ATLANTA -- After a rushed Friday morning meeting, a House panel passed a version of the Flint River Drought Protection Act thats quite different from the Senates vision of a basin-wide approach to water management.
By a vote of 9-6, the House Agriculture Committee approved a Senate Bill 213 that only looks at the Flint River from roughly Macon County southward, where farms are concentrated.
Both the House and Senate versions mandate smarter farm water use, telling certain farmers to get their irrigation equipment up to 80 percent water efficiency. Farming industry lobbyists are amenable, and its included in both versions of the bill.
The bill also sets up rules to allow the state to fund pumping water from wells into the river when its low. But the Senate version may also allow state investment in pumping water down into aquifers when water is plentiful.
In times of severe drought, we have to augment some of the big tributaries ... to keep from losing species, said state Sen. Ross Tolleson, R-Perry, presenting his bill to the House panel.
A pilot stream augmentation project has already been built on a Flint tributary in southwest Georgia. It keeps water flowing over an endangered mussel, which is protected by the threat of a federal lawsuit under the Endangered Species Act.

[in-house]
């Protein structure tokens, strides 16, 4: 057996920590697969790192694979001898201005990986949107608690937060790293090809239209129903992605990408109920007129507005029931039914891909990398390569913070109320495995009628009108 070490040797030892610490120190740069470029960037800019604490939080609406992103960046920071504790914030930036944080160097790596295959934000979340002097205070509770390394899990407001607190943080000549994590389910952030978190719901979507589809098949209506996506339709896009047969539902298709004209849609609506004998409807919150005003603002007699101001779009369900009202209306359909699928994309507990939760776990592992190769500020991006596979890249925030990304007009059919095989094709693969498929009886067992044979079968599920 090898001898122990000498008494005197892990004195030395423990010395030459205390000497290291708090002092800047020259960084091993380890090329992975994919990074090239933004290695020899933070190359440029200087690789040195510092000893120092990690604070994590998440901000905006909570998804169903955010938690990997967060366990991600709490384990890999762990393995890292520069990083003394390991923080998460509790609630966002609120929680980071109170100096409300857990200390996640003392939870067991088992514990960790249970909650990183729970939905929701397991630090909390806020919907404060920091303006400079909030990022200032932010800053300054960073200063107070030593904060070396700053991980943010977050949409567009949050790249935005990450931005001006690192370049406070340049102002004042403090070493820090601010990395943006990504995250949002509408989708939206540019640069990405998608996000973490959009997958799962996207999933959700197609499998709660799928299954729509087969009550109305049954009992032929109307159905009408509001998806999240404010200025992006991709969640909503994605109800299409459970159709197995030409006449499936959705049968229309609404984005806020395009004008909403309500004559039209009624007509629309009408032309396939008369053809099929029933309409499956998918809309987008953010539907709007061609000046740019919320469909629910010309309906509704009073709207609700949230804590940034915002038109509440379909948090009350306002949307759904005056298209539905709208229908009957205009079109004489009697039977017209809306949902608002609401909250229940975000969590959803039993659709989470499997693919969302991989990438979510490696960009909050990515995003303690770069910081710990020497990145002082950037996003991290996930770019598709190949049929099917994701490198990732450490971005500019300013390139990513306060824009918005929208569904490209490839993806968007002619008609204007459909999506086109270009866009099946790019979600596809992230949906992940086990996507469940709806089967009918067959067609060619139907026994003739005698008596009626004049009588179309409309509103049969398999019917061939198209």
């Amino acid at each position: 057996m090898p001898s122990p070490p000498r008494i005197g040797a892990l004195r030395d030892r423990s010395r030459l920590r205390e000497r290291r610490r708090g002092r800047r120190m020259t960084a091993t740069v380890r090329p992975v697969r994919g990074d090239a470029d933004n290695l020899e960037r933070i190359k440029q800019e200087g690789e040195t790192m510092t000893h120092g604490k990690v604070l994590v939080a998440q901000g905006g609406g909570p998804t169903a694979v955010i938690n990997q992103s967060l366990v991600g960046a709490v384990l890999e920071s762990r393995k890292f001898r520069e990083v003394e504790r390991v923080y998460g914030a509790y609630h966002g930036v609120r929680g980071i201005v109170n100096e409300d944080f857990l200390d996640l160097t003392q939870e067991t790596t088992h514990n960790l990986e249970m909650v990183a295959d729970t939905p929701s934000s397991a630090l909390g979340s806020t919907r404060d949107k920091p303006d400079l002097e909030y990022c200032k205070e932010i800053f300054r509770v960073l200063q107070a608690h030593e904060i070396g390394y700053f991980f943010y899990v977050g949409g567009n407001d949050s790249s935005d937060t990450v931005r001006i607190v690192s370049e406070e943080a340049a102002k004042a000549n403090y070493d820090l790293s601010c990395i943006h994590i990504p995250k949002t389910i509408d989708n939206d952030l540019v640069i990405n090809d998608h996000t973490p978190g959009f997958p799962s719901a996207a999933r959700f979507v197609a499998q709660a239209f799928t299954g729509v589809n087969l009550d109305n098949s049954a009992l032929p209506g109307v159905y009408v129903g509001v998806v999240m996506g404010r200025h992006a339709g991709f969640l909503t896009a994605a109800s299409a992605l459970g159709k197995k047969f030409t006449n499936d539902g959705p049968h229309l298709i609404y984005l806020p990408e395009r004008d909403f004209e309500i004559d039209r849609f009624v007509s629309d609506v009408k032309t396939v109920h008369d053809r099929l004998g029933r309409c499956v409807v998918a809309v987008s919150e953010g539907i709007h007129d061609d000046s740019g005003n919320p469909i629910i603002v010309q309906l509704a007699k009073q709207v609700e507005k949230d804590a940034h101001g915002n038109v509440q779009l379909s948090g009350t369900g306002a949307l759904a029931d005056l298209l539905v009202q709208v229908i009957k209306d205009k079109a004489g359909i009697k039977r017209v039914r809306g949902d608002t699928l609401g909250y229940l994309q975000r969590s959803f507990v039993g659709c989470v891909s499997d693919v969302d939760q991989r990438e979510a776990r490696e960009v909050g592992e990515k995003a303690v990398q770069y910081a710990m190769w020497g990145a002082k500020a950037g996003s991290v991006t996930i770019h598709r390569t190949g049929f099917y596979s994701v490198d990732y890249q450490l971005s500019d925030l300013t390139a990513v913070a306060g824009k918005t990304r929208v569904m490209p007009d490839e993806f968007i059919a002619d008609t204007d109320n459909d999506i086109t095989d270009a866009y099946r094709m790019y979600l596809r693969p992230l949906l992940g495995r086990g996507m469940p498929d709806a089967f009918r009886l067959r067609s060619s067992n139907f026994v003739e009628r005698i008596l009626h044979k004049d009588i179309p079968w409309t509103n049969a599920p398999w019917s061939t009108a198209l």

The committee chairman, state Rep. Tom McCall, R-Elberton, said he thought the mussel ought to be extinct anyway but that augmentation at key times at key places is worth it to keep the federal government out of Georgia.
Were disappointed in the (House) bill, said Flint Riverkeeper Gordon Rogers. He wanted bill-mandated studies about surface water, groundwater and baseline river flows to cover the basin from Fulton County to Florida, rather than just the south portion. A basin-wide approach would include a look at municipal and industrial users above the fall line, and it might mean more water eventually flowing south toward farmers.
Chris Manganiello is policy director for the Athens-based Georgia River Network. By his reading, the bill is written broadly enough to allow potentially costly state investment in not just stream augmentation but also so-called aquifer storage and recovery.
That practice of pumping water down into aquifers for later use has triggered skepticism in the Legislature, which has declared a moratorium on such practices in some locations to keep aquifer water pristine. The Senate bill specifically expands that ban statewide.
A ban could interrupt a $4 million to $5 million pilot ASR project under way with state money in Baker County. Its managed by a company called ASR Systems, which employs former Environmental Protection Division Director Harold Reheis.
The state Environmental Protection Division supports the House bill, arguing that the Flint will need augmentation, and thus that they need a legal framework to write augmentation rules.
The Endangered Species Act is not the only reason wed augment, said EPD Director Jud Turner. Youre not going to augment without cost. Youre not going to do that unless you need to.
Now its up to McCall to navigate the bill through the House Rules Committee and a successful floor vote. If that happens, to become law this year, the House and Senate must still come up with a compromise bill by the end of the session to present to Gov. Nathan Deal for his signature.